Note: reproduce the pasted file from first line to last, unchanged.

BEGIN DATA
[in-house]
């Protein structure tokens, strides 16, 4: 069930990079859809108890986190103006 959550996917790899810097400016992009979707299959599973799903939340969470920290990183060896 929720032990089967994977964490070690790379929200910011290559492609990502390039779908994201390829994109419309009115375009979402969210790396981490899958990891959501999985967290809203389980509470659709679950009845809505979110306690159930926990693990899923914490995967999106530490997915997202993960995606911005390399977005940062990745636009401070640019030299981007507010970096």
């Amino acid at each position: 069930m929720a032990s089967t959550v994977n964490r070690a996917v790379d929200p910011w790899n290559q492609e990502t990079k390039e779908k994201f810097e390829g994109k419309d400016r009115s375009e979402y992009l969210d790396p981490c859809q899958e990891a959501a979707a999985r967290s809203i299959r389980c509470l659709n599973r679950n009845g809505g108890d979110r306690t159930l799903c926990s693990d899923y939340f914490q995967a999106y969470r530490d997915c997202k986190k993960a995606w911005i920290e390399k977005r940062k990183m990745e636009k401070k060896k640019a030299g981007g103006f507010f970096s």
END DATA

[in-house]
């Protein structure tokens, strides 16, 4: 069930990079859809108890986190103006 959550996917790899810097400016992009979707299959599973799903939340969470920290990183060896 929720032990089967994977964490070690790379929200910011290559492609990502390039779908994201390829994109419309009115375009979402969210790396981490899958990891959501999985967290809203389980509470659709679950009845809505979110306690159930926990693990899923914490995967999106530490997915997202993960995606911005390399977005940062990745636009401070640019030299981007507010970096």
């Amino acid at each position: 069930m929720a032990s089967t959550v994977n964490r070690a996917v790379d929200p910011w790899n290559q492609e990502t990079k390039e779908k994201f810097e390829g994109k419309d400016r009115s375009e979402y992009l969210d790396p981490c859809q899958e990891a959501a979707a999985r967290s809203i299959r389980c509470l659709n599973r679950n009845g809505g108890d979110r306690t159930l799903c926990s693990d899923y939340f914490q995967a999106y969470r530490d997915c997202k986190k993960a995606w911005i920290e390399k977005r940062k990183m990745e636009k401070k060896k640019a030299g981007g103006f507010f970096s």